But why did they get in this position at all? I'm not concerned for myself, as there's an obvious road to avoiding getting killed in this circumstance -- put down the knife and discuss the issue with the police once you've made them comfortable. But this was clearly legal behavior, which they responded to by initiating an interaction built around the immediate threat of lethal force. They did this in spite of superior numbers on the scene, and in spite of the fact that the perfectly legal knife wasn't even open.

Lethal force in Georgia is supposed to be used only to stop an immediate threat of death or grievous bodily harm. In theory, that standard applies to police and other citizens equally. While they may have gotten to a place where the officer could reasonably claim that she felt she met that standard, they put themselves one step away from shooting in the absence of evidence of any crime at all.

View from the eye

This is a compilation I was looking for earlier, taken in mid-Rockport, with good time markers so you can see what part of the storm you're in and how long each part lasted--hours of intense wind from the east, then a long calm, then hours of intense wind from the west. This is the new Fairmont Hotel on Hwy. 35, looking north to the La Quinta across the street. I think we lost our internet feed around 7:30 or 8:00 pm Friday night; my last post reported that the house wasn't shuddering yet. We're about 10 miles northeast of where this footage was shot, so the eye went over us maybe half an hour later than it did in town, at about the same intensity. The peak winds from the first wall hit us around 10:45pm, the second wall a couple of hours later, and we were calm again before dawn. Notice that this hotel came apart but our house did not!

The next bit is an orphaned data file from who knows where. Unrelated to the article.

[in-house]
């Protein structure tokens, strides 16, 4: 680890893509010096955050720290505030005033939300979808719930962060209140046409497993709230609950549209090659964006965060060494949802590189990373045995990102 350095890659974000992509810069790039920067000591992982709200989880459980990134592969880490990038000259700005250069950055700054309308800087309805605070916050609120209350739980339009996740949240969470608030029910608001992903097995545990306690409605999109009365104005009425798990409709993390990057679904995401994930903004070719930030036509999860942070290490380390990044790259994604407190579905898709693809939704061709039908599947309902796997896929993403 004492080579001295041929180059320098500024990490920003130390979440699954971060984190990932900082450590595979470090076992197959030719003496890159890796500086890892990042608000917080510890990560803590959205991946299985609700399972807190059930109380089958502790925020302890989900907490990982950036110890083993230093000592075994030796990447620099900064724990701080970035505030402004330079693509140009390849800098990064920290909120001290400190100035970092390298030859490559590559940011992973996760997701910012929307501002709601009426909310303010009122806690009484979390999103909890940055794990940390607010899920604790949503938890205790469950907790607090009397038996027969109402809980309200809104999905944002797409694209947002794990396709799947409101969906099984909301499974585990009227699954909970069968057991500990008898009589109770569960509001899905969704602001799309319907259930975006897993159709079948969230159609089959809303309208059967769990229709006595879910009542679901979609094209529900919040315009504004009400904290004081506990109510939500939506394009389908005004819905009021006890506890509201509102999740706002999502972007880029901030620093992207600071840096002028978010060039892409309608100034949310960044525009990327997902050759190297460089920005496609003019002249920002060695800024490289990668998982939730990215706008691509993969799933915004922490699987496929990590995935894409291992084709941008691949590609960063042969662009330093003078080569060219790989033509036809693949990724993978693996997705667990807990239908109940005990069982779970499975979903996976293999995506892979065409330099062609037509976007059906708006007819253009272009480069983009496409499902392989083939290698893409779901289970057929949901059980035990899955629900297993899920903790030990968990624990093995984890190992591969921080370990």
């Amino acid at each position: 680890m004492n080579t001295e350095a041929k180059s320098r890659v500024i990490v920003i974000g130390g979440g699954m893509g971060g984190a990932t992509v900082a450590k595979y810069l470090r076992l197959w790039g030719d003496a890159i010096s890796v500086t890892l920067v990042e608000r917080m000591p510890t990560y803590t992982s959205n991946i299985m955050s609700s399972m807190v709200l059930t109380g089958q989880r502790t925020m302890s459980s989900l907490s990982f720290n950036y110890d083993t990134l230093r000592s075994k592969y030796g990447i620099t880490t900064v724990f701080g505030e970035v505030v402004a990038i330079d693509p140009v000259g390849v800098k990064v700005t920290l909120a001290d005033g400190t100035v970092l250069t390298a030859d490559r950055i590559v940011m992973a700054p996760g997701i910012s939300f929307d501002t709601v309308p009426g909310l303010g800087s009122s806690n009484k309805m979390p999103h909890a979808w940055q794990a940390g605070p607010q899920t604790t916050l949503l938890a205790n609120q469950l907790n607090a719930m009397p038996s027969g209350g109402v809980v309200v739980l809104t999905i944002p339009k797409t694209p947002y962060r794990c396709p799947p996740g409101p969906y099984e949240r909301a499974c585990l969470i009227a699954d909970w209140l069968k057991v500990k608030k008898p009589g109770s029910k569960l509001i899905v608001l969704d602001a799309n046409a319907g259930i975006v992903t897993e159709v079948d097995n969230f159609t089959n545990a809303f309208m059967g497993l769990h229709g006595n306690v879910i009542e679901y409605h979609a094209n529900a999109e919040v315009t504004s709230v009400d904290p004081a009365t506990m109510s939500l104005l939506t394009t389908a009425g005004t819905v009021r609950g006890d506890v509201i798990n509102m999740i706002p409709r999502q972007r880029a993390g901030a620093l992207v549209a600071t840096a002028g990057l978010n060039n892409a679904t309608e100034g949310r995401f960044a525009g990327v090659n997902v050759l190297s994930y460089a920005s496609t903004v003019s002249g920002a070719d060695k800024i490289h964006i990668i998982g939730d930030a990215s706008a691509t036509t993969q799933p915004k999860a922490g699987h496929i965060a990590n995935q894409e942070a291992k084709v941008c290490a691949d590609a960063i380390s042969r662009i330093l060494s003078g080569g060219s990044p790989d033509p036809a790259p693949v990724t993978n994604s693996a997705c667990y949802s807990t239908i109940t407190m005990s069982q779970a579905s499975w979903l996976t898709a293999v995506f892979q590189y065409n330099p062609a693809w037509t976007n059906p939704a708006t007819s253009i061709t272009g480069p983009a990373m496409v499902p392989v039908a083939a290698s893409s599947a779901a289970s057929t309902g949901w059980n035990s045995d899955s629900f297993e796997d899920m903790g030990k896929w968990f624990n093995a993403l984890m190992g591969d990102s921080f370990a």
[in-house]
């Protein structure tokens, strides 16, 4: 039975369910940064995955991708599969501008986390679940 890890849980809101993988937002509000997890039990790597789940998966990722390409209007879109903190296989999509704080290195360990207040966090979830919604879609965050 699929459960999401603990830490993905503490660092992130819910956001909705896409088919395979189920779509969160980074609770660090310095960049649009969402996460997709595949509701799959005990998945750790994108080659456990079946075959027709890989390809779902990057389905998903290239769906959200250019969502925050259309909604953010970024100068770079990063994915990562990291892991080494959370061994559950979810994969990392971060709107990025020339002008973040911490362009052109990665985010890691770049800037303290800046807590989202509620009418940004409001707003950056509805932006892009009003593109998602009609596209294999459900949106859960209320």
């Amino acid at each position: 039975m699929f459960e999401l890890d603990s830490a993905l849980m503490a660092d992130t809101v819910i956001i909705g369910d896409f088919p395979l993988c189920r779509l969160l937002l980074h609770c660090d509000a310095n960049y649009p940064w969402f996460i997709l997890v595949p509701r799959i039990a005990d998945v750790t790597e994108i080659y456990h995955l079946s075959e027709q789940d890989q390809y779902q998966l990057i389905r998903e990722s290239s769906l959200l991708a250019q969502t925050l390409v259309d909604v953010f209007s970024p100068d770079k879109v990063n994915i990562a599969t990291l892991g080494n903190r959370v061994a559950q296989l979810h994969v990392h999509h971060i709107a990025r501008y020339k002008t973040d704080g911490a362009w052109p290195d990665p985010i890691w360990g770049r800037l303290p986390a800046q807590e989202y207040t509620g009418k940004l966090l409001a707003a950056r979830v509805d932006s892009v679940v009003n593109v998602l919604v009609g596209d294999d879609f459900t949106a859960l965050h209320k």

Sorry about the ad at the beginning, you can skip after a few seconds.



The cleanup effort is having an odd effect on me.  People I was trying to help before who were making me miserable because I couldn't find anything to do that they wouldn't obstruct or bat away in some fashion have now fallen completely off my radar.  It's a variety of triage:  if you're part of the problem instead of the solution, if your attitude is making things worse instead of better, I suddenly have other priorities to turn to, almost completely guilt-free.  Want to tell me how your daughter-in-law presumed to arrange for repairs without something or other first, poor you, FEMA is too stingy, I'm not insured, etc.?  Nope.  Moving on.  A neighbor called me yesterday somewhat miffed that she was just now hearing that there was some kind of list she was supposed to get on for help getting the roving volunteer teams to come to her.  She didn't know she had to get on a list.  I didn't even get mad at her; I just observed mildly that it was important to ask clearly for help (a lesson I've always had trouble learning).

Survivor guilt is making lots of us medium crazy.  Yesterday I found myself eating a piece of cake and mentioned to a companion that I was eating things I normally wouldn't, but I keep weighing every day and am not gaining, so I guess it's OK.  She sniffed at me, "Well.  I guess if you have time to weigh yourself, you're not very busy."  Again, not even tempted to snap at her.  She just moves off of my radar screen for the time being.  If you know you're helping enough, you don't have to pay attention to the self-appointed monitors' opinion of whether your effort is up to snuff, or where your level of suffering fits in her scale of just deserts.